9 YA Couples Who Definitely Need To Break Up

"I'm interested in young people understanding that sometimes dating and relationships can go very wrong."
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Do you remember that story where the broken guy meets the broken girl and together their love pulls them from the bowels of their crappy lives and into a world of hope and possibility? Well, my newest release Bleed Like Me is not that book. I didn't write that story because that's not the way my teenage life went. I was definitely the broken girl and I definitely dated the broken guy, but instead of our love bringing rainbows and unicorns into our existence, it actually pulled us further into what I like to call the vat of suck.

That was my truth and I suspect the truth of a lot of teenagers. Which is why I'm so grateful for bad boyfriend/girlfriend stories to exist in YA books. Not because I'm interested in leeching the hope out of young people, but more because I'm interested in young people understanding that sometimes dating and relationships can go very wrong.

Here are nine YA books in which it becomes abundantly clear that the main character is dating the wrong person:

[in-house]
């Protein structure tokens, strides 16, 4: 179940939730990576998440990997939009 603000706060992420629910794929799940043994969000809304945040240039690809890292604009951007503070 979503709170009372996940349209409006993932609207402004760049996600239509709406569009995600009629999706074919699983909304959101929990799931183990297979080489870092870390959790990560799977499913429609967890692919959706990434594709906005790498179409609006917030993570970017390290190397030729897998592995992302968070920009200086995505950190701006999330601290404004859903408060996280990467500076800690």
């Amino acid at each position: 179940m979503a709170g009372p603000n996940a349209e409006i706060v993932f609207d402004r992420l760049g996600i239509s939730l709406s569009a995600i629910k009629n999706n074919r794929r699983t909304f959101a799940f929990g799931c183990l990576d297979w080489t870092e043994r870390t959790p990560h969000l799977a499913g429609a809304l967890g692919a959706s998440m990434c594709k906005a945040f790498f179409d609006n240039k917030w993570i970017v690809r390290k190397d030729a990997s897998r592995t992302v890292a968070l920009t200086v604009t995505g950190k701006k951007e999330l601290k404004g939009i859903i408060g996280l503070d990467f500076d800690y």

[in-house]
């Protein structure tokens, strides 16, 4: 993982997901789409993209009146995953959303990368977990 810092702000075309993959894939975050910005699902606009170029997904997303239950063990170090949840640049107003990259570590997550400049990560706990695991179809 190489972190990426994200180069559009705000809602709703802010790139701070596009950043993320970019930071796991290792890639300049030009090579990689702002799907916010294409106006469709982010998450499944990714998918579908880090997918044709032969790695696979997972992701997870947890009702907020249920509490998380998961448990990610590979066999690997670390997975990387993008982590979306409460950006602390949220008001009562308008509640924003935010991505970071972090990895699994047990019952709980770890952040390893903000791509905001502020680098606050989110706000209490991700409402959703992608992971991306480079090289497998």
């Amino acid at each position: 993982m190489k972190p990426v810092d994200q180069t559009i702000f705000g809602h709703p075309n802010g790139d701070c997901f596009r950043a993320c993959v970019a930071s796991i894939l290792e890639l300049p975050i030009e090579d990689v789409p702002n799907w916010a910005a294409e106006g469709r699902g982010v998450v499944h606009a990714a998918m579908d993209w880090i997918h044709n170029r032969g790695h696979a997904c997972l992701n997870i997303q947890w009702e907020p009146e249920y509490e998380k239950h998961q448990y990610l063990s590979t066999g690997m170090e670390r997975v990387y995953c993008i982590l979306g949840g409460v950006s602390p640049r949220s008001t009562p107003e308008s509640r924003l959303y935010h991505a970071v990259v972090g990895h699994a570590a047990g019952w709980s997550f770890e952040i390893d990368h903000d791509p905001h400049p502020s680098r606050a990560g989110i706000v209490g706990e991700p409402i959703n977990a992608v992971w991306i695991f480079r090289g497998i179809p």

Terra Elan McVoy's Criminal: Nikki is willing to do anything for true love. Including covering up a murder committed by her boyfriend.
Kelley York's Hushed: Archer might be the perfect guy for Evan, if Archer weren't so busy vengeance killing everyone who hurt his best friend Viv.
Amanda Grace's But I Love Him: Ann thinks she's met the perfect guy at the start of her senior year, until she gets into a cycle of dating violence with Connor that causes her to give up everything important to her.
Erica Lorraine Scheidt's Uses for Boys: Anna's entire identity is wrapped up into what she can do for boys. In a series of dysfunctional relationships, Anna thinks she is the one in control, until she meets Sam and the pieces of her life begin to fall apart.
Tabitha Suzuma's Forbidden: Theirs could have been a perfect love story, based on understanding and shared experience, if it weren't for the fact that they're siblings.
Brandy Colbert's Pointe: Theo is coerced into a relationship with a much older man as a thirteen-year-old girl. She thinks she has it all under control until years later when she learns the man was responsible for the abduction of her best friend.
Julie Murphy's Side Effects May Vary: Harvey has always loved Alice, but when she's diagnosed with stage-four cancer and convinces him to help her complete a nasty, get-even bucket list, the path to forgiveness is a long and life-changing one.
Carrie Mesrobian's Sex and Violence: Evan prefers sex without drama. He cultivates a carefree personality and is able to almost immediately target THE GIRL WHO WILL SAY YES, until he chooses the wrong girl and must face horrible consequences.
Christa Desir's Bleed Like Me: Gannon's efforts to be invisible and make it through high school unscathed are no match for the controlling and manipulative Michael Brooks who drags her into an addictive relationship that nearly destroys them both.
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